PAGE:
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IT Priorities: APAC enterprises readying recovery budget
Enterprises in Asia-Pacific are investing in cloud and other key technologies to not only survive but thrive in the post-pandemic world
Asia-Pacific (APAC) enterprises are bracing themselves for the new normal with investments in cloud infrastructure and other key technologies that will enable them to survive and thrive in the post-pandemic world.
According to the 2020-2021 TechTarget/Computer Weekly IT priorities survey, investments in remote working and cyber security have become easier to justify than before as more companies come to terms with managing a remote workforce.
The survey, which polled 265 IT decision-makers across APAC, found that remote work enablement initiatives had accelerated since the start of the pandemic (40%), along with security and risk management as cited by a third of respondents.
These investments were needed as APAC firms sought to keep their businesses going amid the pandemic, with other investments on the horizon that will enable them to take advantage of new opportunities that have emerged.
Key to the latter are capabilities to improve productivity, with 38% of respondents planning to enable more automation around technology management so that employees can focus their attention on innovation and value-added initiatives.
That is being complemented with initiatives to increase resilience and agility, a hallmark of organisations that have invested in agile development and infrastructure, so that they can respond faster to changing market needs.
Indeed, the survey found that 38% of respondents planned to move more workloads to the cloud as they gravitate towards an operating expenditure model, not only for services but also for hardware investments for those that still require on-premise equipment.
While investment in on-premise hardware has been declining, there is still a place for it in private cloud datacentres, especially converged infrastructure. According to the study, 34% planned to spend on converged infrastructure, signalling their desire to simplify their IT infrastructure to improve resource utilisation and agility.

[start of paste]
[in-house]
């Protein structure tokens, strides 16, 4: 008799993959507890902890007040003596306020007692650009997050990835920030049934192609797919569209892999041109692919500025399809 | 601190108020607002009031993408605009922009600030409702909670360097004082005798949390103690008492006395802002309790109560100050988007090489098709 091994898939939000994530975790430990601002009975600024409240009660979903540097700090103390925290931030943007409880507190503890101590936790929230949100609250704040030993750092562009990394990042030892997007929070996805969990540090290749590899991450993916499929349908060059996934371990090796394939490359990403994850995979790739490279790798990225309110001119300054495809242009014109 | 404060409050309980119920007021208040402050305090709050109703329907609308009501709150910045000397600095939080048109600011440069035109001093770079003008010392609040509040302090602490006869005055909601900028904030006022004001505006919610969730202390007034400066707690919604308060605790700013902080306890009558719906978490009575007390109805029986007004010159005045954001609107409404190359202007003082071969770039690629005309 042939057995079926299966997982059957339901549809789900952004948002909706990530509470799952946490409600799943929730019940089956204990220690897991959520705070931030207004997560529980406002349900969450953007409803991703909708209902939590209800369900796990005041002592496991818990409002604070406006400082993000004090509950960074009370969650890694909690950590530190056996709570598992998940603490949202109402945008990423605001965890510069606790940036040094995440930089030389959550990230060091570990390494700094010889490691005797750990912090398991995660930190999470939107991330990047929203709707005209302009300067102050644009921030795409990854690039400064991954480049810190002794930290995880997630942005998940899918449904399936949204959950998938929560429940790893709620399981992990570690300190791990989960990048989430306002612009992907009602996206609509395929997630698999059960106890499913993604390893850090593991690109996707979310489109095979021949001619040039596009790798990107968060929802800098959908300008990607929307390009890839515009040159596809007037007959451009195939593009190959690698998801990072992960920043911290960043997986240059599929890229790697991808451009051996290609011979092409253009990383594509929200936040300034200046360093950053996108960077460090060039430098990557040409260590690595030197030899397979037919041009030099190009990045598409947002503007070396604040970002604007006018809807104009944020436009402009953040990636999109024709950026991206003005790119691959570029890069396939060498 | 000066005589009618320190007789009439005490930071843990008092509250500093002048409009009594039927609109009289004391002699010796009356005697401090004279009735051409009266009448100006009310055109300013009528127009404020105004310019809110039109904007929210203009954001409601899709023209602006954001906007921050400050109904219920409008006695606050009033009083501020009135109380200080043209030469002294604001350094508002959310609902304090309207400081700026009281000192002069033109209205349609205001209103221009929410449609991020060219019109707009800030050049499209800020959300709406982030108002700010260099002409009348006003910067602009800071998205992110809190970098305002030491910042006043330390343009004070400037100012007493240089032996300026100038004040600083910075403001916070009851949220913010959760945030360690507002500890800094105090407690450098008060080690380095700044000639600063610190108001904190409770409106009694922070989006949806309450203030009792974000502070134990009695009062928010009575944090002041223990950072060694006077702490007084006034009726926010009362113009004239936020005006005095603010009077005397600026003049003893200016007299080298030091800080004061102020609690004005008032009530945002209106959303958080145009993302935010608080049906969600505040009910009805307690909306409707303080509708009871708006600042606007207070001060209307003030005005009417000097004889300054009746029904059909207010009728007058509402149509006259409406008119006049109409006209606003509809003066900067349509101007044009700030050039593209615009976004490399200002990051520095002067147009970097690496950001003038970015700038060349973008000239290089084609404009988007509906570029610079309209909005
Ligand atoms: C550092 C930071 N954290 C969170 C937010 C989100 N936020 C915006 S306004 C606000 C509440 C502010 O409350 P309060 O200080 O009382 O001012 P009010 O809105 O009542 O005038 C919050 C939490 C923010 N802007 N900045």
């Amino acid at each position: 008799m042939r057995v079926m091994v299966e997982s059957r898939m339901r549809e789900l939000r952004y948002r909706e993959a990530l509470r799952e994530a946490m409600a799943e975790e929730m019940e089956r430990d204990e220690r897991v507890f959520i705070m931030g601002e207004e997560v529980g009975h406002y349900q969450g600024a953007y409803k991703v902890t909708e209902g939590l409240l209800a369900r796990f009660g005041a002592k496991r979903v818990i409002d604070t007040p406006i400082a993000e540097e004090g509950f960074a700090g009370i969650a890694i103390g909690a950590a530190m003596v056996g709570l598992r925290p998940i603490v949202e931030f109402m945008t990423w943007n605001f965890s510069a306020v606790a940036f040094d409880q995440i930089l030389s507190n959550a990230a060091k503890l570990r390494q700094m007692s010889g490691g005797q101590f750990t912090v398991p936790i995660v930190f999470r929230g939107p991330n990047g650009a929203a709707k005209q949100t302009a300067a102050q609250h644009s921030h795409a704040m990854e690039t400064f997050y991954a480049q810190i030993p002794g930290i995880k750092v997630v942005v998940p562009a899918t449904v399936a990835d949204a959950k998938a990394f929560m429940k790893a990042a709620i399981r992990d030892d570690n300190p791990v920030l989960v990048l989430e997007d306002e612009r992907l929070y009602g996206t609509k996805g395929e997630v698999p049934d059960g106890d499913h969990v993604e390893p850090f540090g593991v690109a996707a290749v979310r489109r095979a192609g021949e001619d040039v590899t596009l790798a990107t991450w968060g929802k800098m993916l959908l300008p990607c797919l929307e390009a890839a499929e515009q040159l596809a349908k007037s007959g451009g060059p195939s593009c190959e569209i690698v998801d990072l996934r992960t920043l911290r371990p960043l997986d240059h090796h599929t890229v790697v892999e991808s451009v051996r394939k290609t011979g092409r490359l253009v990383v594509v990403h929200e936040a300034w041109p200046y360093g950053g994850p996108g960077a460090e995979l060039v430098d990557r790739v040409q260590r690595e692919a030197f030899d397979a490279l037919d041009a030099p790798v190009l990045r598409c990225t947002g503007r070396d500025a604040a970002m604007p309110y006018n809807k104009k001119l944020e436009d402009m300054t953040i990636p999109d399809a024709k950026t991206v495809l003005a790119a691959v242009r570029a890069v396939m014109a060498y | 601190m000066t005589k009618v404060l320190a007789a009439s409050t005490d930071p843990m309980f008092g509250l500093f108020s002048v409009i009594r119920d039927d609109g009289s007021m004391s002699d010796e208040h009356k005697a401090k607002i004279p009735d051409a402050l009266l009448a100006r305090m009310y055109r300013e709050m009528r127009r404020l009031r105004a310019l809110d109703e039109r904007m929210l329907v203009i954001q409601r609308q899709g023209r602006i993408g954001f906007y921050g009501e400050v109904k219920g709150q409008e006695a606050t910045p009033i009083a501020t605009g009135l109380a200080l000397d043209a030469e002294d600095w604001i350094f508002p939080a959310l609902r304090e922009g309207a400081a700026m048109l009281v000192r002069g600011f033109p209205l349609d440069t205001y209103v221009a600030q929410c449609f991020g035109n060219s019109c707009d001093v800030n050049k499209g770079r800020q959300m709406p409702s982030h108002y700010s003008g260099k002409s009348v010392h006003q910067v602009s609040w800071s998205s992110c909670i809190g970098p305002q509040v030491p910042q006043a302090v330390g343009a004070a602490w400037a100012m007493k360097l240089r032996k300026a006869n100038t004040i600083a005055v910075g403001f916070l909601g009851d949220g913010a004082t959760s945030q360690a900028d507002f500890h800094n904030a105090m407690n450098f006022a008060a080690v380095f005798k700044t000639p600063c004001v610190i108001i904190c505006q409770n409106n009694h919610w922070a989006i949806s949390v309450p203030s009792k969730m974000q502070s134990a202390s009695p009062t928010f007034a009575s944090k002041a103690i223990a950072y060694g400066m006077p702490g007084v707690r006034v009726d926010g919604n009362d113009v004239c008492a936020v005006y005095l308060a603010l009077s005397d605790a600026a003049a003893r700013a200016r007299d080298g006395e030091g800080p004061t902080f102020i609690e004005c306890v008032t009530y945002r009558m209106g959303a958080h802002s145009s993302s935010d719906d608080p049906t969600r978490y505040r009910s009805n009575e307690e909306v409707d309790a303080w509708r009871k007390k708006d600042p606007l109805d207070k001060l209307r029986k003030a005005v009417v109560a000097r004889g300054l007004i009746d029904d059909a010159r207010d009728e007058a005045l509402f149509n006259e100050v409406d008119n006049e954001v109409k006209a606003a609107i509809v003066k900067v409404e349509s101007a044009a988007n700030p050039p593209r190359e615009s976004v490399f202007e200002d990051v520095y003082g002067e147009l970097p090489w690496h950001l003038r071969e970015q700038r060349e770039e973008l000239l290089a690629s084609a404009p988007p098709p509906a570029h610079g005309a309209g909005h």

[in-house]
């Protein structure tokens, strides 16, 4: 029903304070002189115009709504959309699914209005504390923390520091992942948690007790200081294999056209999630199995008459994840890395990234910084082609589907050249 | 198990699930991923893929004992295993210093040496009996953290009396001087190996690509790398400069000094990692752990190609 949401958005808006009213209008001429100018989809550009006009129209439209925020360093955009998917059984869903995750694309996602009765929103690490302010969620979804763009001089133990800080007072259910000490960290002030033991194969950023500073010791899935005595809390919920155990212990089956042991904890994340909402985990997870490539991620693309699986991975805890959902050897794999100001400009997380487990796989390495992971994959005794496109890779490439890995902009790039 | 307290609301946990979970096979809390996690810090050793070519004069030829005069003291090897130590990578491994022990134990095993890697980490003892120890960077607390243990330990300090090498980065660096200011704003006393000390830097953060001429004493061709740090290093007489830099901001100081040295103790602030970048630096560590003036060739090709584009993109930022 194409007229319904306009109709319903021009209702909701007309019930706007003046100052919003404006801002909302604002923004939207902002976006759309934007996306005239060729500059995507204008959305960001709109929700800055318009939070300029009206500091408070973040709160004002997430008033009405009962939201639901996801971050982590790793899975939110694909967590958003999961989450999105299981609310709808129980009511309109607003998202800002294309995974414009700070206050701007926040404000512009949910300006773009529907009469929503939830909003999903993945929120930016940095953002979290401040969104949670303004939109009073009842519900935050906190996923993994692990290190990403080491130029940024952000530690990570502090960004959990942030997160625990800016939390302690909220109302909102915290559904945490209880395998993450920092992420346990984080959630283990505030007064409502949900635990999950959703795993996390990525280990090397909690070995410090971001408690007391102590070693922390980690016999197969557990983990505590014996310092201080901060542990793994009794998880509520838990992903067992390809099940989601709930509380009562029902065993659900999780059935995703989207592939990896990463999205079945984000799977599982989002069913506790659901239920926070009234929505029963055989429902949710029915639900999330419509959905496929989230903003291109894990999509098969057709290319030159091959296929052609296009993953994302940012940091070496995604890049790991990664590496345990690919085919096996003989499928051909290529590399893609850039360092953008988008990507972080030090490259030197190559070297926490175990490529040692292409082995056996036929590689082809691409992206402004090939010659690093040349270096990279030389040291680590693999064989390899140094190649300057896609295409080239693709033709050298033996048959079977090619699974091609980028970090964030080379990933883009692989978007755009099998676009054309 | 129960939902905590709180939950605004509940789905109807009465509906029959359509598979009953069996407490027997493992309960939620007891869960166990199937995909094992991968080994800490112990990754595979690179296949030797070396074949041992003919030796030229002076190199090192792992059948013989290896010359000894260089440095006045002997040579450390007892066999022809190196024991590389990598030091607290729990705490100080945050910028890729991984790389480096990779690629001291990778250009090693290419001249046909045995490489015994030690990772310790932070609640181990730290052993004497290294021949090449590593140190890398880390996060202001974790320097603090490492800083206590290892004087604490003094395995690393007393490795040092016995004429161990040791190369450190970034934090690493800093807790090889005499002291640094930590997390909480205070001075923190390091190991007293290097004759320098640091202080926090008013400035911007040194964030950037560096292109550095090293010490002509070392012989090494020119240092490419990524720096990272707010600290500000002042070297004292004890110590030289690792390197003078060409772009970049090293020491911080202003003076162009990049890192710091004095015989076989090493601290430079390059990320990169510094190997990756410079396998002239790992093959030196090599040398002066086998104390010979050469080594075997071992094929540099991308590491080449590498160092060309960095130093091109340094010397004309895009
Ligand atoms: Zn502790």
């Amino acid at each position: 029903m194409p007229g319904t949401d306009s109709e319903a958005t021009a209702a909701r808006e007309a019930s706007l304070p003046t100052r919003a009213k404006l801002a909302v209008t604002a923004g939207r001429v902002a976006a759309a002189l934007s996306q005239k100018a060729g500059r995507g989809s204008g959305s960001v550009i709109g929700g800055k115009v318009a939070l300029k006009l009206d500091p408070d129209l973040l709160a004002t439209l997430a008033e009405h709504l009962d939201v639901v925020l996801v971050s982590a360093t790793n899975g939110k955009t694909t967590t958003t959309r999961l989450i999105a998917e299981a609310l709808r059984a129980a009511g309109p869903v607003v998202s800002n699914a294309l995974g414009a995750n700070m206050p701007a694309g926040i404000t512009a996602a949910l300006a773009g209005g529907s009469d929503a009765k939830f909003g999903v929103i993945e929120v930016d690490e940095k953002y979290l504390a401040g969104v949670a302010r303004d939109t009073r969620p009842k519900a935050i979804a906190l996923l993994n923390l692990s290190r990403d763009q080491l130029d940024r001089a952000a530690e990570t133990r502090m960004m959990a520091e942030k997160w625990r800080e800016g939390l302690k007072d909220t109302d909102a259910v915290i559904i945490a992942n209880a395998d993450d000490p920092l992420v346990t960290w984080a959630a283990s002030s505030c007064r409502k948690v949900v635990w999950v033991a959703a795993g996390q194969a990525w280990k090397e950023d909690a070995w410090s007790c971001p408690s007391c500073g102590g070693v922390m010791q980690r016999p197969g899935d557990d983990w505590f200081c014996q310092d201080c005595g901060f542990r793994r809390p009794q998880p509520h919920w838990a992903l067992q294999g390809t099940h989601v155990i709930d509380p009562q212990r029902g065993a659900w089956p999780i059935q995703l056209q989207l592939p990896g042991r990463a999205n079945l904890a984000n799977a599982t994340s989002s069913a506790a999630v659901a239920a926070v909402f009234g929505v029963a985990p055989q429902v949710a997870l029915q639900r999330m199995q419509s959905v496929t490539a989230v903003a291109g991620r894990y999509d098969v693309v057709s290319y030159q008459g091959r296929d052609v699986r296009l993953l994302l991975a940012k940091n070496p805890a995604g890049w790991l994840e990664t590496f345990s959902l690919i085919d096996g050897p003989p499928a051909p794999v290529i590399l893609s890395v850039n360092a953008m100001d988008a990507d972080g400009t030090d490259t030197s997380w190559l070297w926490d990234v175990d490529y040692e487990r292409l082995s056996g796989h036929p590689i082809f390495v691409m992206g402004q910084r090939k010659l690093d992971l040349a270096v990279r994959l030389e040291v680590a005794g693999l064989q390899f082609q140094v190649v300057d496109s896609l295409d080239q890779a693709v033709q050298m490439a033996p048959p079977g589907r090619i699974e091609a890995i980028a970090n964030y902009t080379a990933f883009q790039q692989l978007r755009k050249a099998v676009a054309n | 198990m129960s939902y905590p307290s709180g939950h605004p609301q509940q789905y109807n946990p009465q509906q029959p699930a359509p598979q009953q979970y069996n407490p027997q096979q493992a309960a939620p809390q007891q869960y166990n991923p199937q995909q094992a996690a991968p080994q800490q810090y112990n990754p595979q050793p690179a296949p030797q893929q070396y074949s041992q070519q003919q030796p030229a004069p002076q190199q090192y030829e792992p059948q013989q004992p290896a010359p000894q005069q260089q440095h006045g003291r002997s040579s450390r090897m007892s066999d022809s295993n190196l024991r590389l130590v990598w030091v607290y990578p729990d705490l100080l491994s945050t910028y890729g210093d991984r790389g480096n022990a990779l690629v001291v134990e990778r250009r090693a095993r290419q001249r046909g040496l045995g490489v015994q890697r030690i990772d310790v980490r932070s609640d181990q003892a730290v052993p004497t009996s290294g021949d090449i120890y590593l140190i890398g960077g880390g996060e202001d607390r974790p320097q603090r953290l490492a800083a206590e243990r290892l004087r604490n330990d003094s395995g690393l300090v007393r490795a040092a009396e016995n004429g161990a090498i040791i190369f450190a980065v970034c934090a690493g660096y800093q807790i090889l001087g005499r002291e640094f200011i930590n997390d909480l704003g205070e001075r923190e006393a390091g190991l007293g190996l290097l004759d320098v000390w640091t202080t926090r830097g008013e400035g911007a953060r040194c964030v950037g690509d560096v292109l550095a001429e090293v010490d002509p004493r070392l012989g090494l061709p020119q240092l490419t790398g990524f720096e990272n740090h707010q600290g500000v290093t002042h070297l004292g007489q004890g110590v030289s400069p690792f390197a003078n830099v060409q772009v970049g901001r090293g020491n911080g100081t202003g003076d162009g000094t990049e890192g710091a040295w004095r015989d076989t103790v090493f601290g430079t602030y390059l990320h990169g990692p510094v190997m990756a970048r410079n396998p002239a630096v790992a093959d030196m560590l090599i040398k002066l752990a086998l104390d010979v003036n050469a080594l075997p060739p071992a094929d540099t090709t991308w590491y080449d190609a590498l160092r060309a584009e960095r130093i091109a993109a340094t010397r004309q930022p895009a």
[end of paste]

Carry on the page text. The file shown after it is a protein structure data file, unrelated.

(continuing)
Still on infrastructure, APAC organisations are also investing in virtual desktop infrastructure (VDI) to support a growing proportion of remote workers (29%) along with mobile app development as they look to support new customer and employee engagement models.
To mitigate the security risks of having a more mobile and remote workforce, APAC organisations are planning to spend more on vulnerability management (33%), suggesting that they are still struggling to plug the loopholes in their systems, as well as web security initiatives in tandem with growing usage of web-based services and applications.
These applications are increasingly being developed in-house in cases when doing so is likely to yield competitive advantages. More than half of survey respondents said they would invest more in DevOps in the next 12 months, along with microservices and application modernisation initiatives, suggesting that APAC organisations are striking at the heart of digital transformation efforts.
The pandemic has put the spotlight on disaster recovery and business continuity, which have become top of mind in boardrooms as organisations put their business continuity plans to the test. According to the study, 27% of respondents planned to spend more on disaster recovery, followed by virtual machine backup (25%) and business continuity (20%).
Network resilience is also a concern, with nearly half of APAC respondents reporting connectivity issues while working remotely. With just one in five respondents reporting no issues with connectivity, it is not surprising that upgrading cloud connectivity and virtual private networking investments are top of mind in the region.
As for overall IT spending, the proportion of respondents that planned to increase their IT budgets (15%) is still higher than the global average of 10%, even though slightly more planned to cut budgets (41%) than the rest of the world (38%).
Read more about IT in APAC
- Modernising its infrastructure and putting digital at its core has given Singapore’s Government Technology Agency the agility it needs to respond to the Covid-19 pandemic.
- Malaysia’s AmBank Group is tapping open source, DevOps and data science to improve customer service and develop bespoke services for a broader market.
- Indonesia’s Bank Mandiri has built a big data platform to track transactions and monitor the health of its workforce, among other big data analytics initiatives.
- Australia’s ANZ Bank now runs 30% of its internet banking services on Red Hat OpenShift in a move that has energised developers and paved the way for more automation.